When I was in my early twenties, I worked in a steel mill in Northwest Indiana. I used to watch people bring raw iron ore in to be melted down and purified. The iron ore was placed into large vats and heated with fire to an extreme temperature. As the iron ore was melted down, the impurities would come to the surface as a dull and crusty slag. A person would then take a large tool and drag the slag off into a holding area, while allowing the molten steel to continue to heat. As more and more of the impurities were being removed, the molten iron ore would glow a golden yellow. After all the slag was removed, the steel was poured out into molds for later use.
This is what God is doing in us. When he brings the fire into our lives, the impurities in our faith come to the surface. We can easily identify them by the way we feel in that moment. Fearfulness, anxiety, worry, dread, panic, helplessness, powerlessness, despair, feelings of abandonment, etc. are all signs of lie-based beliefs which are impurities in our faith. God wants us to submit to Him and allow Him to pull off the slag, so we will glow as molten steel, or better yet, as purified gold.
Again, read how Peter describes this process where he wrote, “…do not be surprised at the fiery ordeal among you, which comes upon you for your testing, as though some strange thing were happening to you; but to the degree that you share the sufferings of Christ, keep on rejoicing, so that also, at the revelation of His glory, you may rejoice with exultation” (1 Pet. 4:12-13).
Notice how we are to respond in the midst of the fire: he writes, “… keep on rejoicing, so that, at the revelation of His glory, you may rejoice with exultation.” How are we to rejoice in the midst of such unpleasant life experiences? The answer is found in the analogy of a person purifying gold. He has pulled off the dross or slag to the degree that the surface is glowing with mirror-like splendor. The refiner is looking into the molten gold and because of its purity, he is able to see his reflection in the gold. When the “revelation” (revealing) of His glory is reflected in us, we will rejoice with exultation! So in the midst of the fire, we can choose to rejoice in expectation of what is coming. When His glory is revealed in us, we will rejoice spontaneously, as this is the fruit of the Holy Spirit.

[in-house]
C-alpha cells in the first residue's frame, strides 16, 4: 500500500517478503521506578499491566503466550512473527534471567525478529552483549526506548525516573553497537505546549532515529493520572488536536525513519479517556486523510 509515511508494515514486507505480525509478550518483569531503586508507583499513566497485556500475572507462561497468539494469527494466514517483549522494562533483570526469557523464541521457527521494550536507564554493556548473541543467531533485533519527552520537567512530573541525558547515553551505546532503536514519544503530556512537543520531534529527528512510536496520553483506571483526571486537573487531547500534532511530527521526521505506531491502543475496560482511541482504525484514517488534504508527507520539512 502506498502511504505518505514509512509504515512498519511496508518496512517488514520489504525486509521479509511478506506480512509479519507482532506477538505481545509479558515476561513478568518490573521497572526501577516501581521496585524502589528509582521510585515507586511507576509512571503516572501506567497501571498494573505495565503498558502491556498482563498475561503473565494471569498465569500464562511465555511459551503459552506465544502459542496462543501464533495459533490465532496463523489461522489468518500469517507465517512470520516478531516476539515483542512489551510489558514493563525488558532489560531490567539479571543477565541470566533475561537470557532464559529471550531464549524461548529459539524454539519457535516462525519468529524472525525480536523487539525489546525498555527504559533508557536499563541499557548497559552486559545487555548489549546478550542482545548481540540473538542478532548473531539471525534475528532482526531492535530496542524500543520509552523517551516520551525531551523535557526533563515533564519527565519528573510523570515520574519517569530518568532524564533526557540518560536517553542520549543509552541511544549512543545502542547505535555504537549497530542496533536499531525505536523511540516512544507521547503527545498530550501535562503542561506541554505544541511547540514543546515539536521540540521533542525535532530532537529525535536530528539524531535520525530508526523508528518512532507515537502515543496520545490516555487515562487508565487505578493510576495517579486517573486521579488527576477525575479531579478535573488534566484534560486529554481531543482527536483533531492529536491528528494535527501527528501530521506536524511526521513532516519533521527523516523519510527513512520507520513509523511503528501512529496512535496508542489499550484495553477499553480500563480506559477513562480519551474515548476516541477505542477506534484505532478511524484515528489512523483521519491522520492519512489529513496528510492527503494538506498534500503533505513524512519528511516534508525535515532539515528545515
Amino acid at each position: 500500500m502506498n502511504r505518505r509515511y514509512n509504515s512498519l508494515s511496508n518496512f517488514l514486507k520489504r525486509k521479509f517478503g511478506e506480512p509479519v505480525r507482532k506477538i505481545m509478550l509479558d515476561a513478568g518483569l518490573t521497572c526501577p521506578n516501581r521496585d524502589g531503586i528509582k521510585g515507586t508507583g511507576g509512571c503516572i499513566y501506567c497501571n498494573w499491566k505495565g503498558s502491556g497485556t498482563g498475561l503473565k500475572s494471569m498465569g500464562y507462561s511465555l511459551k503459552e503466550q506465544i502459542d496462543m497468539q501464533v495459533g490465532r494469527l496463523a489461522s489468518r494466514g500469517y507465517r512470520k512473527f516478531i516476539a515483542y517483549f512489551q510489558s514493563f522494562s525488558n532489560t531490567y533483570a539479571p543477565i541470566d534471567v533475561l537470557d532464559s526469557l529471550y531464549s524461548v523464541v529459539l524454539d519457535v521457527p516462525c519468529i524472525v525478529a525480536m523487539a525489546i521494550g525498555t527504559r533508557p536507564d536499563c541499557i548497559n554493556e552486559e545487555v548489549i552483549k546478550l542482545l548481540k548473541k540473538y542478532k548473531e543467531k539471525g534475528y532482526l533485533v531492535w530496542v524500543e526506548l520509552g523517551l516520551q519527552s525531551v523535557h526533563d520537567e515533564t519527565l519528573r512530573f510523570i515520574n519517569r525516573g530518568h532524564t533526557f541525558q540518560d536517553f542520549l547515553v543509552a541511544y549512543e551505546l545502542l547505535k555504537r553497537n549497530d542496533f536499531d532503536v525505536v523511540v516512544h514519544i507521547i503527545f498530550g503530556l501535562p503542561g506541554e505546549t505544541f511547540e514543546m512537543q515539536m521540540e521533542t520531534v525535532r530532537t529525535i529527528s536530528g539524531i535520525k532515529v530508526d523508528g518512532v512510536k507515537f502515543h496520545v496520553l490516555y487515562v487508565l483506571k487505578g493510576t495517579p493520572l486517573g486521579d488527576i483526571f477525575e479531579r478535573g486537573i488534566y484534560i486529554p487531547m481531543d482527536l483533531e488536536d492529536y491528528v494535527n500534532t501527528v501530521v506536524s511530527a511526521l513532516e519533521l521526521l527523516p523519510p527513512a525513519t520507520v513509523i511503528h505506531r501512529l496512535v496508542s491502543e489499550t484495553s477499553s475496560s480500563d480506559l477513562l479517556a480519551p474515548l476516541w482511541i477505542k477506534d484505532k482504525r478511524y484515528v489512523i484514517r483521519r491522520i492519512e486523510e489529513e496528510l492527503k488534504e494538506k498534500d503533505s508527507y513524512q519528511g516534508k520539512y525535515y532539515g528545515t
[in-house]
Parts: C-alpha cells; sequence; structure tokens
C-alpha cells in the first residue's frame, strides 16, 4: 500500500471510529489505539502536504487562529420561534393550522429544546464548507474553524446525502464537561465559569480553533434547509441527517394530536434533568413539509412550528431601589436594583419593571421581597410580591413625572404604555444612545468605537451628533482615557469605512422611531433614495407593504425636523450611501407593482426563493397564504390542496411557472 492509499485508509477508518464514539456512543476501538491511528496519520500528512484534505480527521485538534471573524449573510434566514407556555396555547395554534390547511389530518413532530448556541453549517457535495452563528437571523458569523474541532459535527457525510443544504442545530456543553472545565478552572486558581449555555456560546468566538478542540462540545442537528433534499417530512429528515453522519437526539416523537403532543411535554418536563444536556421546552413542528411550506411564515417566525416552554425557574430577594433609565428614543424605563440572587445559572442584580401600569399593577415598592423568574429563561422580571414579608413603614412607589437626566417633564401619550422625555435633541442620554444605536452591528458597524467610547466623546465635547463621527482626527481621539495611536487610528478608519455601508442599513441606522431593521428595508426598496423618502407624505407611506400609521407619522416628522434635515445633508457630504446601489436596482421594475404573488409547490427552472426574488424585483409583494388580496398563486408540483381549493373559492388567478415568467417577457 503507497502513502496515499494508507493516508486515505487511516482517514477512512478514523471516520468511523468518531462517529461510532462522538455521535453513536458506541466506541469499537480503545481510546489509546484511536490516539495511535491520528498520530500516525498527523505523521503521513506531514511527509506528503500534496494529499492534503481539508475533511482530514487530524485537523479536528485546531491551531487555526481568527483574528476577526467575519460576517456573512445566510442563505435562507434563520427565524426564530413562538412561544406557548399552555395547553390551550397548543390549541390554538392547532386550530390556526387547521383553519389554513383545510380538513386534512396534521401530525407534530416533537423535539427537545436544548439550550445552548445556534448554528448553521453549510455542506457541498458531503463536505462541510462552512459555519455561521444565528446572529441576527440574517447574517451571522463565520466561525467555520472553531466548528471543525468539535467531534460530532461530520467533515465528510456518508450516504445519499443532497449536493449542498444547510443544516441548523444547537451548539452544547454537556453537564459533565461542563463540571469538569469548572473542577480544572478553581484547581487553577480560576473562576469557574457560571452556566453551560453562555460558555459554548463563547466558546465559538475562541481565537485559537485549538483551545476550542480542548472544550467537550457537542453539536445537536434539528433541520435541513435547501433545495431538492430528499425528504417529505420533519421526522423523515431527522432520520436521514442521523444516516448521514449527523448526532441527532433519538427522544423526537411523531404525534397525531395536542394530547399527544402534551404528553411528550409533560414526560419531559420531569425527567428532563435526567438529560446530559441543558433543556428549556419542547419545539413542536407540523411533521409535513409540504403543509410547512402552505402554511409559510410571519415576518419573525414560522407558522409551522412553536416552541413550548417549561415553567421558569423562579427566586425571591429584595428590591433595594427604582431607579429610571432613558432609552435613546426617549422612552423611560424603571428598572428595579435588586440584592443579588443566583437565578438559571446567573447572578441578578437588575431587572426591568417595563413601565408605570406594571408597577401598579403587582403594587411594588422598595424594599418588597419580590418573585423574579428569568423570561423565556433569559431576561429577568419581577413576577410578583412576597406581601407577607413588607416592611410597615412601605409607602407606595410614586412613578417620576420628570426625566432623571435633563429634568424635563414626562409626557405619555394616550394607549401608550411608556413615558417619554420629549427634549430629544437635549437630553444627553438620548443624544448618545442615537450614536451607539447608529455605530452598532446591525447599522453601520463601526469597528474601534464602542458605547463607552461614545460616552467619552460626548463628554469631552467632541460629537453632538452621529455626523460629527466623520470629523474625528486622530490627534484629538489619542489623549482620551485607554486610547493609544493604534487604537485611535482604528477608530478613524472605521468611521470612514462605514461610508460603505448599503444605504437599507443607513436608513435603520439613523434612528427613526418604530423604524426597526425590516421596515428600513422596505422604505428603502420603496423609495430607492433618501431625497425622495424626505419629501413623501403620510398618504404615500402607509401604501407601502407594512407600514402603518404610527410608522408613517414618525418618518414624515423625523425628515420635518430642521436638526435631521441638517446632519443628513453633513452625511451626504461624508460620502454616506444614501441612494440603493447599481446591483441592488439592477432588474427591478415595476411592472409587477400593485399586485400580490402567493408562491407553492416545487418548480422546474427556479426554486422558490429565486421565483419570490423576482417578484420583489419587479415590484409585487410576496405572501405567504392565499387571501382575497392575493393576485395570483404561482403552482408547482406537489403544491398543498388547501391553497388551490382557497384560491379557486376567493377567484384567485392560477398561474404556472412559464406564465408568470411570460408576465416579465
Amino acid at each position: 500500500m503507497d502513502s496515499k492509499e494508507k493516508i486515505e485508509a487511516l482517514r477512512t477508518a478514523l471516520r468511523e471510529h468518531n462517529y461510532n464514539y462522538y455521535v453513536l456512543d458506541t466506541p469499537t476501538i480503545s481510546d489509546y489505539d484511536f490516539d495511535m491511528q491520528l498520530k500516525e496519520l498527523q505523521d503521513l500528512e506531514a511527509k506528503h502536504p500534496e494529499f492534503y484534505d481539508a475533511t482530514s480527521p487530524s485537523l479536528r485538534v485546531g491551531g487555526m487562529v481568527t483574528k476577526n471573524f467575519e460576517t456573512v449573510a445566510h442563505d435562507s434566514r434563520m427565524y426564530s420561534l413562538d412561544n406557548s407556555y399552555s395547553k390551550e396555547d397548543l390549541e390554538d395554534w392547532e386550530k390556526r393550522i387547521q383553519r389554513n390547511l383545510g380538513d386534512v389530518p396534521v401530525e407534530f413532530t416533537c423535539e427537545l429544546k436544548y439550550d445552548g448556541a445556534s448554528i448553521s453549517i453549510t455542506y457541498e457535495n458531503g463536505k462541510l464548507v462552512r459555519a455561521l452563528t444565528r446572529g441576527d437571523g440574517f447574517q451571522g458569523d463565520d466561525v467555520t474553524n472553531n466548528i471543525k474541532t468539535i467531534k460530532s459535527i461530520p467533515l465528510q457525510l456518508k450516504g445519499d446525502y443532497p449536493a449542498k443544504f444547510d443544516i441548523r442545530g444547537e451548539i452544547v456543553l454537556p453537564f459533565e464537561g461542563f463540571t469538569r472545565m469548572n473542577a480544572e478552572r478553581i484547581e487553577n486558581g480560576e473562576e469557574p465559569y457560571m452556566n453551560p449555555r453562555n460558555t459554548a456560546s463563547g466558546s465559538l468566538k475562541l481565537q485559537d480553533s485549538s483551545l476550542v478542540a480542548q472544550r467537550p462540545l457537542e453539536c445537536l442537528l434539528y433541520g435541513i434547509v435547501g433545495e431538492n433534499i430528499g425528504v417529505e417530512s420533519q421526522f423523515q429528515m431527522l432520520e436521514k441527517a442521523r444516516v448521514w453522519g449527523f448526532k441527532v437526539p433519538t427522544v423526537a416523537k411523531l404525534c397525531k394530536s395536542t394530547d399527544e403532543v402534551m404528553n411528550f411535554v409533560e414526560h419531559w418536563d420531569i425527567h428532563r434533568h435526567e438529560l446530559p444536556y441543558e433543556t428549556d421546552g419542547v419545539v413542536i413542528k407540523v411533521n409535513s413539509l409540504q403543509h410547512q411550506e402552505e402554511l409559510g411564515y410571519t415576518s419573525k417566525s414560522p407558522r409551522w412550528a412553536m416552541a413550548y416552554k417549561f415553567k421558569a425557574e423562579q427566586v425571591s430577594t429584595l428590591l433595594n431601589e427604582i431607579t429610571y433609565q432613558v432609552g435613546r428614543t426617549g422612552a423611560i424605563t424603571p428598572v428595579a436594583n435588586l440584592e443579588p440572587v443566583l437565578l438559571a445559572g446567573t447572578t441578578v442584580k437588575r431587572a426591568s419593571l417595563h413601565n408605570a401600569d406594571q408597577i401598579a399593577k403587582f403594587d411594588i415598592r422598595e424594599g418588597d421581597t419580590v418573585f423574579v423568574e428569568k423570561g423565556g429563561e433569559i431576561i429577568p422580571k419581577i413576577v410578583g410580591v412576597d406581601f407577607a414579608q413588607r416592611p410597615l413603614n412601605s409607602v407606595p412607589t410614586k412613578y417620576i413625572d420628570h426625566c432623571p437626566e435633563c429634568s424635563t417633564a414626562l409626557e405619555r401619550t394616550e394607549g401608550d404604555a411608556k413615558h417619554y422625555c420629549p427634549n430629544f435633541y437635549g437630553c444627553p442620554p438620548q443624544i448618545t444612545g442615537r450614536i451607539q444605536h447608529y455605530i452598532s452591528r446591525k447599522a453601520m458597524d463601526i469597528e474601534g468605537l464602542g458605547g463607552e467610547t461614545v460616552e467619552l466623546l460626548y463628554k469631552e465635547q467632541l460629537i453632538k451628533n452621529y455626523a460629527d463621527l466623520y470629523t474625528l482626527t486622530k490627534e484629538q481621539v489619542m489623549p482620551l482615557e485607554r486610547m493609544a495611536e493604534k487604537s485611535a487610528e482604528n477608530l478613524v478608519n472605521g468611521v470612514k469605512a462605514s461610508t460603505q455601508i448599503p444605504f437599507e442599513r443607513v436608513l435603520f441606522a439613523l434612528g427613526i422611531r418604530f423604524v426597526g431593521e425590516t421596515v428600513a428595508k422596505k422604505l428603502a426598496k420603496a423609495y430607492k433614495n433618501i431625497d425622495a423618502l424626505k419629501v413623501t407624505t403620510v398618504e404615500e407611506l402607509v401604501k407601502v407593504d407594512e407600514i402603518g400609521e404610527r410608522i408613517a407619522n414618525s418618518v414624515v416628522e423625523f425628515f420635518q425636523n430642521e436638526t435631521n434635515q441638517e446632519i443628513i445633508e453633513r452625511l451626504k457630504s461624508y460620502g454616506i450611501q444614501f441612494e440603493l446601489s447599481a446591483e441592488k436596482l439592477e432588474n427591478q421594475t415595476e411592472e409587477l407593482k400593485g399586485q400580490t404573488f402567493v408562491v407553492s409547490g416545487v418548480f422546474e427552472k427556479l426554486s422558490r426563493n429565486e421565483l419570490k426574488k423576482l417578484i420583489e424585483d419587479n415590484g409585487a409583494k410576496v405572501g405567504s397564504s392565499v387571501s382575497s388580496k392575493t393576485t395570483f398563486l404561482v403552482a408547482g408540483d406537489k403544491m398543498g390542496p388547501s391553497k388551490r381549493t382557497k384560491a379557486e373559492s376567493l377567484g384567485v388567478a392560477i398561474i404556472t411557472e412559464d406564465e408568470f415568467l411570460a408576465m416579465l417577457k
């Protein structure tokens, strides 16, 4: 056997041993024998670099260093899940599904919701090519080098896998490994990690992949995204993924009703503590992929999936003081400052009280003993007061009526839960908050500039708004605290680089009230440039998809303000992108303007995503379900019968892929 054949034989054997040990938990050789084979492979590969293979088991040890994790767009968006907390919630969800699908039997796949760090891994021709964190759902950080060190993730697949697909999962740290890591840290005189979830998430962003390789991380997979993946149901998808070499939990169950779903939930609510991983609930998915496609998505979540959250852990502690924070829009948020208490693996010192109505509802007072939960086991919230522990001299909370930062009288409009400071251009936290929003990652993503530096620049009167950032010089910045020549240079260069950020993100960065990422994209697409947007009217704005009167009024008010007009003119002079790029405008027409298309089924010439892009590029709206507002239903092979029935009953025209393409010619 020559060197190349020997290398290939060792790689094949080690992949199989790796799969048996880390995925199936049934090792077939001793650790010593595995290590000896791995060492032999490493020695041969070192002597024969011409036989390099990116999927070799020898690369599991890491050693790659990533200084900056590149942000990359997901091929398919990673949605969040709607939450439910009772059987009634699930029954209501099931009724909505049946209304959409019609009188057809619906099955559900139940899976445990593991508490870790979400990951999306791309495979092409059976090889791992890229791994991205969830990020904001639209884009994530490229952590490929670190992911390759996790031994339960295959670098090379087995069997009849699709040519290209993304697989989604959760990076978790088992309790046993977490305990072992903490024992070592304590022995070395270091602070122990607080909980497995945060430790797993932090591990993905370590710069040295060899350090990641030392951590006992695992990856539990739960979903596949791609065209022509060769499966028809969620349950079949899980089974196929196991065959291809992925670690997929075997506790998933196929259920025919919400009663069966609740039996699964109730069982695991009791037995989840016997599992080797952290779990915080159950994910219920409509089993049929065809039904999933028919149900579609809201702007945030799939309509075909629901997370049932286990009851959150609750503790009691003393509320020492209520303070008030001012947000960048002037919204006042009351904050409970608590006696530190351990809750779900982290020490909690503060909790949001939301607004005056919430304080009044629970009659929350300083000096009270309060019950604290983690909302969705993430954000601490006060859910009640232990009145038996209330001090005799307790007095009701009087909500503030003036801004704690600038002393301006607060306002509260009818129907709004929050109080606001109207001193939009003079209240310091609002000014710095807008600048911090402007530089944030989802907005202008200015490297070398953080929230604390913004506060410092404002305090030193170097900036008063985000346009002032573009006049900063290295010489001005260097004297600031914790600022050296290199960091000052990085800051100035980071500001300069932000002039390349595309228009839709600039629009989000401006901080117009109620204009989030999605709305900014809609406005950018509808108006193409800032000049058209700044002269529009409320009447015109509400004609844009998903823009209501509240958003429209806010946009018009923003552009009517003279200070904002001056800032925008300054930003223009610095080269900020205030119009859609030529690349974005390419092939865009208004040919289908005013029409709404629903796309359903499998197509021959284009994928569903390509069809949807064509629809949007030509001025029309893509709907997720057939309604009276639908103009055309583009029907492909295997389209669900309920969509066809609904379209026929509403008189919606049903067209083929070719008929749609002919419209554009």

Avoiding the Fire is Not Optional If You Belong to God
Whether we realize it or not, we are in God’s refining program. If we belong to Him then this is what He is doing. It is not a question of whether you will go through the fire, for you will. It is only a question of whether you will choose to cooperate with God and benefit from it, or not. To the degree we understand the process and genuinely believe that it is good, we will be able to face each fire with the joy of expectation.
James the Apostle tries to encourage us when he says, “Consider it all joy, my brethren, when you encounter various trials, knowing that the testing of your faith (refinement) produces endurance” (James 1:2-3). It is through the fire that our faith is made pure. Peter supports this principle when he writes, “…so that the proof of your faith, being more precious than gold which is perishable, even though tested by fire, may be found to result in praise and glory and honor at the revelation of Jesus Christ” (1 Pet. 1:7).